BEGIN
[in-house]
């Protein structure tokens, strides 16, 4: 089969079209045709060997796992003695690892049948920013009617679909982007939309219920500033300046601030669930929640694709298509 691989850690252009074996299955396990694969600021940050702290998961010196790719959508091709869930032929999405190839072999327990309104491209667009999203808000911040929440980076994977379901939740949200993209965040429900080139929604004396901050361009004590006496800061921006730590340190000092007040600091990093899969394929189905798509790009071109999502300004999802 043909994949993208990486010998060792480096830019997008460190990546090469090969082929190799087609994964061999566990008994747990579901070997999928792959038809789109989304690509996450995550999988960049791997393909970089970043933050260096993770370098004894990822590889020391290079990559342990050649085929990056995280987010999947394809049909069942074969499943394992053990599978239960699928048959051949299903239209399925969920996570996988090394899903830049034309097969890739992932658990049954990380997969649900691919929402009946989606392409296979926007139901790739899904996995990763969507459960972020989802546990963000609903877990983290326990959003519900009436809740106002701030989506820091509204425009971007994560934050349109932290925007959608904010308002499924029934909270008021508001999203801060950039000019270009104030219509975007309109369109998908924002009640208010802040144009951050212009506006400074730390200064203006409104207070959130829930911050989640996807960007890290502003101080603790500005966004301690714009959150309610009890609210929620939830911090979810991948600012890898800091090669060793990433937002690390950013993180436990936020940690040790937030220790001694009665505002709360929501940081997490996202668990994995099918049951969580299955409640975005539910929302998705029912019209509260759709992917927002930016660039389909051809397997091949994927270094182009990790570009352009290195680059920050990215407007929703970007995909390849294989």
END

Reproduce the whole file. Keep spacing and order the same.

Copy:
[in-house]
């Protein structure tokens, strides 16, 4: 089969079209045709060997796992003695690892049948920013009617679909982007939309219920500033300046601030669930929640694709298509 691989850690252009074996299955396990694969600021940050702290998961010196790719959508091709869930032929999405190839072999327990309104491209667009999203808000911040929440980076994977379901939740949200993209965040429900080139929604004396901050361009004590006496800061921006730590340190000092007040600091990093899969394929189905798509790009071109999502300004999802 043909994949993208990486010998060792480096830019997008460190990546090469090969082929190799087609994964061999566990008994747990579901070997999928792959038809789109989304690509996450995550999988960049791997393909970089970043933050260096993770370098004894990822590889020391290079990559342990050649085929990056995280987010999947394809049909069942074969499943394992053990599978239960699928048959051949299903239209399925969920996570996988090394899903830049034309097969890739992932658990049954990380997969649900691919929402009946989606392409296979926007139901790739899904996995990763969507459960972020989802546990963000609903877990983290326990959003519900009436809740106002701030989506820091509204425009971007994560934050349109932290925007959608904010308002499924029934909270008021508001999203801060950039000019270009104030219509975007309109369109998908924002009640208010802040144009951050212009506006400074730390200064203006409104207070959130829930911050989640996807960007890290502003101080603790500005966004301690714009959150309610009890609210929620939830911090979810991948600012890898800091090669060793990433937002690390950013993180436990936020940690040790937030220790001694009665505002709360929501940081997490996202668990994995099918049951969580299955409640975005539910929302998705029912019209509260759709992917927002930016660039389909051809397997091949994927270094182009990790570009352009290195680059920050990215407007929703970007995909390849294989």